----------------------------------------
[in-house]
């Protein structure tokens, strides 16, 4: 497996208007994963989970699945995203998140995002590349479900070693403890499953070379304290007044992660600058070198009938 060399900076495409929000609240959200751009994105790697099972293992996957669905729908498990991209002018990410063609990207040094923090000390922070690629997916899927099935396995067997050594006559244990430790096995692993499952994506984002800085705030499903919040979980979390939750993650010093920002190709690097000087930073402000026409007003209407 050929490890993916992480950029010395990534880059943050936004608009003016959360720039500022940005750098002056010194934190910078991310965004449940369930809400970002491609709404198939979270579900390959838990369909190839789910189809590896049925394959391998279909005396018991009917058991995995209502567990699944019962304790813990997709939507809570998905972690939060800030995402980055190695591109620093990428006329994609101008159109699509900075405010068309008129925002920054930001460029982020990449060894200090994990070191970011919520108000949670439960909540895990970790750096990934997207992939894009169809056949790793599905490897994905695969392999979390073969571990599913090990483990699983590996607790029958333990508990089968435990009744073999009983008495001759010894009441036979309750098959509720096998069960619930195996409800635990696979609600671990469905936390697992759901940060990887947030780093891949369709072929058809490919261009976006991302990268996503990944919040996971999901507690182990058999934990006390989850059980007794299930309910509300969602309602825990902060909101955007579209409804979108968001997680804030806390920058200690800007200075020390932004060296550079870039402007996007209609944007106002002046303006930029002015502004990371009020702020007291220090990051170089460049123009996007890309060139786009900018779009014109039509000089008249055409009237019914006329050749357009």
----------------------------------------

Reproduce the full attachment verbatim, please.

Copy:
[in-house]
């Protein structure tokens, strides 16, 4: 497996208007994963989970699945995203998140995002590349479900070693403890499953070379304290007044992660600058070198009938 060399900076495409929000609240959200751009994105790697099972293992996957669905729908498990991209002018990410063609990207040094923090000390922070690629997916899927099935396995067997050594006559244990430790096995692993499952994506984002800085705030499903919040979980979390939750993650010093920002190709690097000087930073402000026409007003209407 050929490890993916992480950029010395990534880059943050936004608009003016959360720039500022940005750098002056010194934190910078991310965004449940369930809400970002491609709404198939979270579900390959838990369909190839789910189809590896049925394959391998279909005396018991009917058991995995209502567990699944019962304790813990997709939507809570998905972690939060800030995402980055190695591109620093990428006329994609101008159109699509900075405010068309008129925002920054930001460029982020990449060894200090994990070191970011919520108000949670439960909540895990970790750096990934997207992939894009169809056949790793599905490897994905695969392999979390073969571990599913090990483990699983590996607790029958333990508990089968435990009744073999009983008495001759010894009441036979309750098959509720096998069960619930195996409800635990696979609600671990469905936390697992759901940060990887947030780093891949369709072929058809490919261009976006991302990268996503990944919040996971999901507690182990058999934990006390989850059980007794299930309910509300969602309602825990902060909101955007579209409804979108968001997680804030806390920058200690800007200075020390932004060296550079870039402007996007209609944007106002002046303006930029002015502004990371009020702020007291220090990051170089460049123009996007890309060139786009900018779009014109039509000089008249055409009237019914006329050749357009």